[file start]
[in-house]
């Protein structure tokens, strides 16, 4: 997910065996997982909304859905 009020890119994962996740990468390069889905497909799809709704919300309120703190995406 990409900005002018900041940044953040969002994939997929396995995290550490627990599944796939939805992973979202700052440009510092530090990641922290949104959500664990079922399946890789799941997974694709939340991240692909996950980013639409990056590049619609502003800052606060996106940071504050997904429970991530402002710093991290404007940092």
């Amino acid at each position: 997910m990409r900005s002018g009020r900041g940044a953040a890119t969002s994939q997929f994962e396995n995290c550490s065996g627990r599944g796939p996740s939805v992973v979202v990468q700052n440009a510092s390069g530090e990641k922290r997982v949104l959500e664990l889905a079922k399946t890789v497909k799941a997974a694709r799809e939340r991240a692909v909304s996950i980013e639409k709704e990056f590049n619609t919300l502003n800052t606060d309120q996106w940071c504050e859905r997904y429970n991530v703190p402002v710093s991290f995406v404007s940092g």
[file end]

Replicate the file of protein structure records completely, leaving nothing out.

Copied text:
[in-house]
């Protein structure tokens, strides 16, 4: 997910065996997982909304859905 009020890119994962996740990468390069889905497909799809709704919300309120703190995406 990409900005002018900041940044953040969002994939997929396995995290550490627990599944796939939805992973979202700052440009510092530090990641922290949104959500664990079922399946890789799941997974694709939340991240692909996950980013639409990056590049619609502003800052606060996106940071504050997904429970991530402002710093991290404007940092």
């Amino acid at each position: 997910m990409r900005s002018g009020r900041g940044a953040a890119t969002s994939q997929f994962e396995n995290c550490s065996g627990r599944g796939p996740s939805v992973v979202v990468q700052n440009a510092s390069g530090e990641k922290r997982v949104l959500e664990l889905a079922k399946t890789v497909k799941a997974a694709r799809e939340r991240a692909v909304s996950i980013e639409k709704e990056f590049n619609t919300l502003n800052t606060d309120q996106w940071c504050e859905r997904y429970n991530v703190p402002v710093s991290f995406v404007s940092g």